Finally we were free to move. It was expected that vehicles going upstream would go first. But our city slickers had other thoughts. They started moving their Fortunners and two other big vehicles downstream first. This agitated people a lot, but the hill folks managed to get them out of the way without creating any other traffic jams.
Soon, it was the turn of our jeep to cross the Pagal Nala. Other than Ranvir and me, everyone got out to reduce the load. That meant Ramakant ji, his brother Vishal, my nephew Dilip, our cook for the trip Hemraj ji and Bobby all had to cross the stream on foot. That was not too difficult, only it would leave your feet and shoes wet and cold. It is recommended to take the shoes off as they would remain dry and be a comfort later on.
On the first try we got stalled mid way in the nala. I managed to keep the camera on and my eyes closed for most of the time. On the second try we did manage to clear the nala. You can see the entire adventure in the video which was made as I said, with eyes tightly shut most of the time!
This was the start to our trip to Chandratal. I should have read the omens correctly but then I was too busy being happy that we didn’t end up spending the night by the road or worse still by turning back before even the trip had begin!
The first time I passed through the Rohtang pass (a little more than 50 km away from Manali) it was on my way to Leh. We had started at 2 am from Manali and when we reached the Rohtang Pass, an hour or two later, the place was bewitchingly beautiful.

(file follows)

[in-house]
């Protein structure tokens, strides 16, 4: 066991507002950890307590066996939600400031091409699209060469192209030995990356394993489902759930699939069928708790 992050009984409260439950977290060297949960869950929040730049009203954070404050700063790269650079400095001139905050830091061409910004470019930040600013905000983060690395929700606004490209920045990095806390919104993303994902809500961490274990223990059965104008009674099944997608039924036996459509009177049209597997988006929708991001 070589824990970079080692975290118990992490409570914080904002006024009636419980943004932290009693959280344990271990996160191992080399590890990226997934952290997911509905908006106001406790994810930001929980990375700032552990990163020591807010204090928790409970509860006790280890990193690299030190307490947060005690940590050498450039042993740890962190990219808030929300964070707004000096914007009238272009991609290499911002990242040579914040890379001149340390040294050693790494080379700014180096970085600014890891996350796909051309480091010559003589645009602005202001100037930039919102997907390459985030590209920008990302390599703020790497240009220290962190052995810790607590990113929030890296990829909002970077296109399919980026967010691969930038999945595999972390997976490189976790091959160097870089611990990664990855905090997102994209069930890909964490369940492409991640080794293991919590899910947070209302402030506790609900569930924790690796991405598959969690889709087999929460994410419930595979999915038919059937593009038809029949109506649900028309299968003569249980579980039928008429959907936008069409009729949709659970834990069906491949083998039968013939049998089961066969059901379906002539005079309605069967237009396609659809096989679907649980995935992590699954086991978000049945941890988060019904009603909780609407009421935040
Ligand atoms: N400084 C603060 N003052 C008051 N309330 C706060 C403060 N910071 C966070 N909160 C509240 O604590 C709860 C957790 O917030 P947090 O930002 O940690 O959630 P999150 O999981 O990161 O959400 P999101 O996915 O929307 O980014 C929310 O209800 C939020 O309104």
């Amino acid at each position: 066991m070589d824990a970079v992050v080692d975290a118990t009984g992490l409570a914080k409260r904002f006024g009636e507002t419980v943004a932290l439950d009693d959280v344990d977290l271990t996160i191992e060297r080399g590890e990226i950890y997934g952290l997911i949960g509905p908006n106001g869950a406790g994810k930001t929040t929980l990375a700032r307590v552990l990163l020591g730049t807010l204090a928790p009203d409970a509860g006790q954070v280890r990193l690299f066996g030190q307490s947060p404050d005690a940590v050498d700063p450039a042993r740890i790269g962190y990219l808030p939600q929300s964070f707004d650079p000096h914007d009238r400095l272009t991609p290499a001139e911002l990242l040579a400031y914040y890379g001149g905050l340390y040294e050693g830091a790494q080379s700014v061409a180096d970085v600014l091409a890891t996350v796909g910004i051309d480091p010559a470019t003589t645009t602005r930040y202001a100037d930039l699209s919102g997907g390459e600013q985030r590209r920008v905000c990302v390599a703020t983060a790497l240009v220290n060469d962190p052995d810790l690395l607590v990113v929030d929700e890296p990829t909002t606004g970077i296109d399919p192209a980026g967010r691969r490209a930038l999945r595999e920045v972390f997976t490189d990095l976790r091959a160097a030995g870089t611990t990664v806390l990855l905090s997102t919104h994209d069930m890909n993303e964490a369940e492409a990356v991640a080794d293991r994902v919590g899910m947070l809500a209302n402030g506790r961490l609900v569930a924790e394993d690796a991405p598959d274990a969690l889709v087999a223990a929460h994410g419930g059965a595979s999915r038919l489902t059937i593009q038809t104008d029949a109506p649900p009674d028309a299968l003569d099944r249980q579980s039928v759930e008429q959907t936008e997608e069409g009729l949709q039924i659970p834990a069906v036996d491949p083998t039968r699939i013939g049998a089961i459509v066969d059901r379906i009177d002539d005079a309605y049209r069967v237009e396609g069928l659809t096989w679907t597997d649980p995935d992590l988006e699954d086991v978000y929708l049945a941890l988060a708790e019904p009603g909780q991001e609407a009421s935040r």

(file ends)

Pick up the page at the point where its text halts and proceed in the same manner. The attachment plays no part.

As far as the eye could see, there was snow and silence. A narrow road passed through it and I thought I would like to visit it on its own. It is anyway a very popular tourist spot. I never realized the beauty lied in being there at the off-peak hours!
I passed through the Rohtang Pass again while coming back from Leh. This time it was 11.00 am in the morning and I just could not recognize the place. As far as the eye could see there were vehicles parked all over the place and temporary tents selling food have sprung up everywhere. The Pass was crowded and as we Indians litter like maniacs, the place was dirty beyond recognition. The views in the distance were still as beautiful but I am not sure that I would enjoy it much if it was a stand alone visit.
It also did not help at all that we sat in a traffic jam for hours. As the roads are narrow even a little bit of indiscipline can cause a long traffic jam on the mountain roads. As we were coming for Leh which is a very long and arduous journey with one night break in Keylong, all I wanted to reach Manali early and crash! But we had no such luck, the jam cleared only after a long time. I arrived in Manali completely tired and quite underwhelmed with the Rohtang Pass. I would say the real trips start after you leave Rohtang Pass behind!